When he strong-armed his way out of Denver in February, surely did not envision a late-April night when his playoff fate would rest in the trembling hands of Jared Jeffries, the shaky jump shot of Roger Mason Jr. or the shaky confidence of Landry Fields.
But as Anthony pointed out Monday while assessing , the team “lost four key components” at midseason and had “to start off fresh with something new.”
He offered this analysis with no sense of irony or self-awareness, as if the , which gutted the roster and stalled their progress, was caused by unknown forces.
It was, of course, caused by Anthony himself — a fact that was lost in the giddiness over his arrival and forgotten by the time the swept the .
Anthony wanted the Knicks, and the Knicks wanted him. That much was always clear. The question was one of delivery method: by trade or free agency. Anthony could have waited, opted out of his contract this summer and signed with the Knicks.
Had he chosen that path, Anthony could have joined a Knicks team with Danilo Gallinari, Raymond Felton, Timofey Mozgov, Anthony Randolph and most of its draft picks — although the Knicks probably would have had to let Wilson Chandler go to sign him.
But Anthony chose not to wait. He wanted a maximum, three-year, $65 million extension before the collective bargaining agreement expired July 1. He feared the terms of a new labor deal. If he was going to become a Knick — and get the richest possible contract — he had to force a trade.
As a rival executive who closely monitored the talks said in February, “The money was first, second and third” in driving the deal.
Knicks officials knew this, too, which is why they rushed to meet Denver’s high demands rather than risk losing Anthony to . They believed, as others did, that Anthony would have signed an extension with the Nets. He might never have reached free agency.
So the Knicks made a rational decision. But it was one that was necessitated by Anthony’s impatience and his drive for a rich extension.
Anthony confirmed as much, in less blunt terms, when he was asked on Monday why he did not wait for free agency.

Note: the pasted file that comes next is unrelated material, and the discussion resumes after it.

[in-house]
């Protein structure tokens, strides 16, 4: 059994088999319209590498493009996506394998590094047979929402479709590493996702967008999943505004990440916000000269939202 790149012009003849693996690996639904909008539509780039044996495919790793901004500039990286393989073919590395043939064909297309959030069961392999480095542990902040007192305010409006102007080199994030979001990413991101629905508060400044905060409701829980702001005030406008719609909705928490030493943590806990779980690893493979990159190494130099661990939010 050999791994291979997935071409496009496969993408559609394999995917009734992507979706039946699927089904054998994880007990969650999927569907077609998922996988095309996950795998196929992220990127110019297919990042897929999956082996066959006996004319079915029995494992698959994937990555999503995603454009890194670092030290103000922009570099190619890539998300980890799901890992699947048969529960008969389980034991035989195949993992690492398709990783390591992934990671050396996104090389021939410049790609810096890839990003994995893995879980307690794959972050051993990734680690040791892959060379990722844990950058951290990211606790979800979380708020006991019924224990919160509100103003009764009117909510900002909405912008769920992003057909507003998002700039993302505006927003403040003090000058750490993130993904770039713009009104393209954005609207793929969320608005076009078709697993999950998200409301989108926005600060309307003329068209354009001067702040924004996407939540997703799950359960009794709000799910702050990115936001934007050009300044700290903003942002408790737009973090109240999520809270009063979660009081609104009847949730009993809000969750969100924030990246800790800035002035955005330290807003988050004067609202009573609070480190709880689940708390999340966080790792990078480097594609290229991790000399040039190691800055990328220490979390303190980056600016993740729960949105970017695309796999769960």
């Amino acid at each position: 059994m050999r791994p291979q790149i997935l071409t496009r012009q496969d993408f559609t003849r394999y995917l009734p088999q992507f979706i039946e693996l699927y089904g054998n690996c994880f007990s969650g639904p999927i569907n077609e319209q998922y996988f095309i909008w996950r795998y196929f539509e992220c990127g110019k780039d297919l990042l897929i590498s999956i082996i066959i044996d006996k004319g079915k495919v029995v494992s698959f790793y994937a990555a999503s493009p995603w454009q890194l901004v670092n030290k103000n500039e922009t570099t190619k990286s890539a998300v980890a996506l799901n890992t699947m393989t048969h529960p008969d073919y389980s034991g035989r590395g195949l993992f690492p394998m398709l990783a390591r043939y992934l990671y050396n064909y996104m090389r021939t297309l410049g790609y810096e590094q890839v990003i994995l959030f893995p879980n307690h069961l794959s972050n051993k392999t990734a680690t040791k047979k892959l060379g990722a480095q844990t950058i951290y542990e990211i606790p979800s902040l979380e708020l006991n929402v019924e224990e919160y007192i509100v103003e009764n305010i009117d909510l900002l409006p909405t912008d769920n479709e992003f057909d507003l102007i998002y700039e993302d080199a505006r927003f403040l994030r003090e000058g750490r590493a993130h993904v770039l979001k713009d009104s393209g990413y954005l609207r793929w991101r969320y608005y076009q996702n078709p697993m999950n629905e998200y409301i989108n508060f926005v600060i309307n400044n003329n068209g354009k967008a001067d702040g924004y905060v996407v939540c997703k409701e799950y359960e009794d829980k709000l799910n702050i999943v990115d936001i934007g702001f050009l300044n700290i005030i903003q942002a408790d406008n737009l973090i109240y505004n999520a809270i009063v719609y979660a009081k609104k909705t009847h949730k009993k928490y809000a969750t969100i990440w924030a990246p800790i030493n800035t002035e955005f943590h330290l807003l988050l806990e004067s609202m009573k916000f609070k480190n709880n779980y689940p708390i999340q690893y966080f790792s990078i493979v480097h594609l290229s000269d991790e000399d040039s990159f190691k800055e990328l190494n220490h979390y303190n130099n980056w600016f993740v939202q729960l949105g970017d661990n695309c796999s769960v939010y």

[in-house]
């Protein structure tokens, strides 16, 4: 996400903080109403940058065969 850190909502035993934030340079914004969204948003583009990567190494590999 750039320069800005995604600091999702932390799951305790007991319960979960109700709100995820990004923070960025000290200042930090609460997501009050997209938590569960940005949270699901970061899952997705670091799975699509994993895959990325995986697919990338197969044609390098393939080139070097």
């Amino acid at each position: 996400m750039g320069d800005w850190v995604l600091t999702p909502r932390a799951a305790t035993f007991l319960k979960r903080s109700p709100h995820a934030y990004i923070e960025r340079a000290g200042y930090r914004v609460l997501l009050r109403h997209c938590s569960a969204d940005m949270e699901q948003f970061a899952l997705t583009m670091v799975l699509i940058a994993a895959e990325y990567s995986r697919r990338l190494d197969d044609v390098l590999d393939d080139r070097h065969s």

“That’s just something that I didn’t really want to have to deal with, not really knowing what the C.B.A. would be like,” he said. He added: “I don’t regret anything, any decision that I’ve made. And I’m happy with that. I’ll live with that.”
So the Knicks are living with a roster full of holes and severe limitations in trying to plug them.
They used all of their best assets — four rotation players, all 26 or younger — to land Anthony. They also traded their first-round pick in 2014 and second-round picks in 2012 and 2013, and gave Denver the right to swap first-round picks in 2016. They are also without their 2012 first-round pick, which they .
The Knicks have no chips left to make a deal if Chris Paul or follows Anthony’s lead and starts pushing to be traded. They may not have any cap room this summer, either, although that depends on the new labor deal.
The team has until Friday to buy out Chauncey Billups for $3.8 million or keep him next season for $14.2 million. If he stays, the Knicks would be over the current cap ($58.5 million). If he is bought out, the Knicks might have $8 million to $10 million to spend, assuming the cap stays the same.
But the Knicks would still need a top point guard to keep Anthony and Amar’e Stoudemire humming, and Billups would be the best one on the market.
Even if they re-signed him for less, they would not have much left to spend, and certainly not enough to fill all of their holes.
The Knicks desperately need a 7-footer to rebound and defend, an established shooting guard to replace Fields (who should be a reserve), a backup power forward to spell Stoudemire, and more size and shooting off the bench. Billups and Stoudemire listed big men as a top priority.
Scouts and executives often say that it is much harder to acquire a star like Anthony than it is to acquire top role players. But the Knicks will not have an easy time replacing the ones they traded.
Gallinari and Felton were high lottery picks. Chandler, drafted 23rd, would be a top-10 pick if the were held again.
The Knicks are drafting 17th this June and will probably not be back in the lottery for many years. They have just one first-round pick in the next three drafts. When they do pick, they will have to be nearly perfect.
No team, even with two elite players, can contend for a title without a strong supporting cast.
How are the Knicks going to acquire the high-value, low-cost players that Stoudemire and Anthony need around them?
Perhaps the answers will be found in a new labor deal, possibly with a higher cap (as a trade-off for a hard cap) and reduced salaries. Otherwise, the Knicks could be handcuffed until the summer of 2012, when they have just $43 million in committed salaries.
They will also have just four players under contract, and nine roster spots to fill. If they somehow signed Paul or Howard, the Knicks would probably be capped out.
No one knows what the new labor deal will entail. But the quest to restock the roster is going to become tougher, not easier.
On Monday, a smiling Anthony said that he wanted input on the Knicks’ personnel decisions this summer. But he was already dictating those decisions in February. His general manager skills leave a lot to be desired.